Those armored vehicles were designed in the 1970s and are logistical burdens, using more fuel than a small airplane. But our families back home drove vastly more fuel-efficient vehicles — including electric-hybrid SUVs — with OnStar diagnostic and navigation capabilities.

I usually attributed the discrepancy between technology in the military and commercial worlds to a lack of political will. I urged my Marines to vote if they want to see things change.

We all know, I explained, that military technology must keep pace with advances in the civilian sector, which is the source of so many new enemy capabilities.

Yet the Army’s only top 15 weapon system program, FCS, is facing another round of budget cuts. This after some $800 million was cut from the program in the past three years. The rationale: current-force requirements are more important than modernization.

But FCS accounts for less than 3 percent of the Army’s budget and is the only top 15 weapon acquisition program that directly affects the grunts on the ground.

Moreover, defense spending today accounts for the smallest share of the gross domestic product than during any wartime period in our nation’s history. America can — and must — support both current operations and modernization.

Congress’ seeming inability to protect defense investments that transcend the next election cycle will ensure that my grandchildren will fight for their country with the same aging weapon systems with which I was sent to war. It’s already too late to help my sons and their generation.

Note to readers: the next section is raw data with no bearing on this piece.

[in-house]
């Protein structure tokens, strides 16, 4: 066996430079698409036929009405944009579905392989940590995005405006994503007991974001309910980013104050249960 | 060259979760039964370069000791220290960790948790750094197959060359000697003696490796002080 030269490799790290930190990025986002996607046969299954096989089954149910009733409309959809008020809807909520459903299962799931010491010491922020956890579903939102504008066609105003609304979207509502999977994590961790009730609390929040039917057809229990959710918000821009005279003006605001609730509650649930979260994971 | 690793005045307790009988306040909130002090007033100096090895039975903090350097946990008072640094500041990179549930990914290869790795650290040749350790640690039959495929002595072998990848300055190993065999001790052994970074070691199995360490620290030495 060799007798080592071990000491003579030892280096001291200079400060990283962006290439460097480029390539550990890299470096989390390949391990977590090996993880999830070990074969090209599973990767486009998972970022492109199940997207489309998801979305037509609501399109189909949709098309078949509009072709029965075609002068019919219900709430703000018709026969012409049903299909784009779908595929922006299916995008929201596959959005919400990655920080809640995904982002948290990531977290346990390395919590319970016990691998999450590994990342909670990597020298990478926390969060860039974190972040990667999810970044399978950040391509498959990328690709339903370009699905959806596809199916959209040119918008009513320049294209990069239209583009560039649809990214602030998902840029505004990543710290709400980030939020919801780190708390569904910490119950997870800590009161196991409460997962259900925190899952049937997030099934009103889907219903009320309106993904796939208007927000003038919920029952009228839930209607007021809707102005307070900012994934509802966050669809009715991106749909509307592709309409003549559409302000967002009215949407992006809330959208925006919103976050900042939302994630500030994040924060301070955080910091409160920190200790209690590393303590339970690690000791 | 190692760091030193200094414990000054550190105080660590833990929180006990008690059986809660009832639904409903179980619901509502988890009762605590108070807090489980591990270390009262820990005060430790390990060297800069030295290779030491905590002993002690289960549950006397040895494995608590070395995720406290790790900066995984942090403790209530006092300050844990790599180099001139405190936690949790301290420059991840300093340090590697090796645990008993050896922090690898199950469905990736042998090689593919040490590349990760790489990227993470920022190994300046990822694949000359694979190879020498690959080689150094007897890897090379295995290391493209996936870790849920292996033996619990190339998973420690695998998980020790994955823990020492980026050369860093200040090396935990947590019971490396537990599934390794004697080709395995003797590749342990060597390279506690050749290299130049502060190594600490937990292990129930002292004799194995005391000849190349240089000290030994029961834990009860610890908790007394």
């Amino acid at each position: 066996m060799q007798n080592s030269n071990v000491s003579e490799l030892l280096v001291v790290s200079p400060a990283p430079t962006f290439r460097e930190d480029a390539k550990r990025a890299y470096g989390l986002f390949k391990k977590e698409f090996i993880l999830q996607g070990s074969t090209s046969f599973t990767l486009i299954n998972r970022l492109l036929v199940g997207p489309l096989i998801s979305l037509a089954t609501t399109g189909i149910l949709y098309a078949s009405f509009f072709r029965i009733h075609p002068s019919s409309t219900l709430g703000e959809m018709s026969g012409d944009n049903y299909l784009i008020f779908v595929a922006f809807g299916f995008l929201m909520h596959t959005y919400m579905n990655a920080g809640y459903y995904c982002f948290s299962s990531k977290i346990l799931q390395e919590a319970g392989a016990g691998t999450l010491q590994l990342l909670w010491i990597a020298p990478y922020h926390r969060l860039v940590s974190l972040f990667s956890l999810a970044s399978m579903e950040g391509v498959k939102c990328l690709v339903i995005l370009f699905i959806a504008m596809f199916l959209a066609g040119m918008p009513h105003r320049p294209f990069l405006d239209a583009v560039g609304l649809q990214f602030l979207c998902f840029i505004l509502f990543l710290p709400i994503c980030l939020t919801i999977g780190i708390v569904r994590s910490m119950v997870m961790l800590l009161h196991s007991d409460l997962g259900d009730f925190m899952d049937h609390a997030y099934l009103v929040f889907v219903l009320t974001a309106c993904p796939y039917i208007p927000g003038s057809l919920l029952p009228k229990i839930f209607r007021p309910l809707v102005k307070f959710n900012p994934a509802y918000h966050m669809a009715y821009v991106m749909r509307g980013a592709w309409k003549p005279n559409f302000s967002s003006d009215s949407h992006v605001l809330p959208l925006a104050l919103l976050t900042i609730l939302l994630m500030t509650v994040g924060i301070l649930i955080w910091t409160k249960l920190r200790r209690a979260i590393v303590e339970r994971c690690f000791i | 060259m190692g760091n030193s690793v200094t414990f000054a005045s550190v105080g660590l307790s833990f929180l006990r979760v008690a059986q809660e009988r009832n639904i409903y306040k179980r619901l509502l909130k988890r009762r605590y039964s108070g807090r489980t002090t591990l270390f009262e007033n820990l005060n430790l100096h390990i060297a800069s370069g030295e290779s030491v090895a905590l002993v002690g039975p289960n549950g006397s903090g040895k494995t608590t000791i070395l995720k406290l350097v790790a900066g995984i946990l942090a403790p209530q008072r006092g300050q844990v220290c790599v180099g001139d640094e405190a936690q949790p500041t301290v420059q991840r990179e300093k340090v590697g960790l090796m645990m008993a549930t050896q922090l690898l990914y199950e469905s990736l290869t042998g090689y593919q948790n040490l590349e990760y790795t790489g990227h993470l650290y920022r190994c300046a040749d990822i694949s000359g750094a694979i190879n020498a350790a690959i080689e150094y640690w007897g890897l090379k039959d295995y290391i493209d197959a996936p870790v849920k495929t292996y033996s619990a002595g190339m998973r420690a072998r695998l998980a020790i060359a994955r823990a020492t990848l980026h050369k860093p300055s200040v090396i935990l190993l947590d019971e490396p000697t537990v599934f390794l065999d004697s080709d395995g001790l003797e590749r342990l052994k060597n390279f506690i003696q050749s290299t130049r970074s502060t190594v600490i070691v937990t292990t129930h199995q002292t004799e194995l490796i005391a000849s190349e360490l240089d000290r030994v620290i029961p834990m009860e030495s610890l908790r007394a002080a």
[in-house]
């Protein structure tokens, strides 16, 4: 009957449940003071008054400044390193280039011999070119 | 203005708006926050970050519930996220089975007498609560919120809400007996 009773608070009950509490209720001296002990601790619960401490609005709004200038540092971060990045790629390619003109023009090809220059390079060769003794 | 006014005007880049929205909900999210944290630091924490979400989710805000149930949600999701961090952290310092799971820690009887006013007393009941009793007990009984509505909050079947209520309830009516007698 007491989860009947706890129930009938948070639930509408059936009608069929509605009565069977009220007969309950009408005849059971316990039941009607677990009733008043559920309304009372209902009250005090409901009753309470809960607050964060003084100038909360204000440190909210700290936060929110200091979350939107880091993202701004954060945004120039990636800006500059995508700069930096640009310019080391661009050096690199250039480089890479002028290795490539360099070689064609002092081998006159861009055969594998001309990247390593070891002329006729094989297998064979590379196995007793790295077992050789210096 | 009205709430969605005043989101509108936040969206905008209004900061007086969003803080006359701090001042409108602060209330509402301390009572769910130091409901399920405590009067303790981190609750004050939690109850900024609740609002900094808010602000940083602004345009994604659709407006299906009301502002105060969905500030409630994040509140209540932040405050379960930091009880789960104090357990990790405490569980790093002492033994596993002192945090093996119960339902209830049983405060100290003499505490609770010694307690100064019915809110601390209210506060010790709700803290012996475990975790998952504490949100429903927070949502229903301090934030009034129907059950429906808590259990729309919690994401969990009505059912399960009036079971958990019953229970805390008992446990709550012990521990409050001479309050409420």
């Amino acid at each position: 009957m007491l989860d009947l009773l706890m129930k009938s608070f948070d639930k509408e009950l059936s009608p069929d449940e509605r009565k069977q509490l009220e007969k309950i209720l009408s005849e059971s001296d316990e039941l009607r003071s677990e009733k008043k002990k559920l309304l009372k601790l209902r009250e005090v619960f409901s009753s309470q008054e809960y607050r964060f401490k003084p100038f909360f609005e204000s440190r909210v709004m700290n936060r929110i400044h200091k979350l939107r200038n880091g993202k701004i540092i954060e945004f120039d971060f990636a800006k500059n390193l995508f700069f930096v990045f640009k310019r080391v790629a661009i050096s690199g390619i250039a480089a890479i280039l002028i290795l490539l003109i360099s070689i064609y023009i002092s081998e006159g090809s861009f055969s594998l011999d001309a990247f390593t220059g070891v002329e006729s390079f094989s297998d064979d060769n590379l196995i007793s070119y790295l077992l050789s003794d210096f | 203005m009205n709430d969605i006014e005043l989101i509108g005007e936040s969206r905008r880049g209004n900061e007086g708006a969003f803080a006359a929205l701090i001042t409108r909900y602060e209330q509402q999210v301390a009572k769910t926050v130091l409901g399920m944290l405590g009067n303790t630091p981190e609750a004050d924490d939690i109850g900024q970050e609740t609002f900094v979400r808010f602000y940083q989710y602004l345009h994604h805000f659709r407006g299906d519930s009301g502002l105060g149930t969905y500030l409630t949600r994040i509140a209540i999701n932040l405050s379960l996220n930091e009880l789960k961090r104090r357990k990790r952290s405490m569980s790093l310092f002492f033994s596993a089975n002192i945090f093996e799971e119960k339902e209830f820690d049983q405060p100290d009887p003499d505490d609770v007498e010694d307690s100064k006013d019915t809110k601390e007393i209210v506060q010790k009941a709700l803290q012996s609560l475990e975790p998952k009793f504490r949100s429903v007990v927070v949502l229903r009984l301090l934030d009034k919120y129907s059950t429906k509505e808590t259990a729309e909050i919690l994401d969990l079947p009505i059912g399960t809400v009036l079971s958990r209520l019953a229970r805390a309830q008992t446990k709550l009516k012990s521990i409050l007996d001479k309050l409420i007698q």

America’s soldiers and Marines will always adapt and innovate; they will always fight with big hearts and tenacious spirit. Our Congress needs to be equally courageous.

Put military modernization ahead of porkbarrel politics. Provide our soldiers and Marines with the tools and systems created in this century. They deserve no less.


Austin, Texas

Al-Sadr excluding himself

Mohamad Bazzi is correct that the cleric Muqtada al-Sadr does have an important role to play in the future of Iraq, but it must be one of a serious and committed politician who has the best interests of his country in mind (“Don’t exclude al-Sadr,” Op-Ed, Thursday).

It is Sheik al-Sadr who is excluding himself from the upcoming elections by maintaining his armed militia and by his continued verbal threats of violence against his own countrymen.

Mr. Bazzi argues that Prime Minister Nouri al-Maliki is singling out Sheik al-Sadr as a political rival. I argue that he is not being singled out as a rival but as a constant barrier to security and peace throughout the region.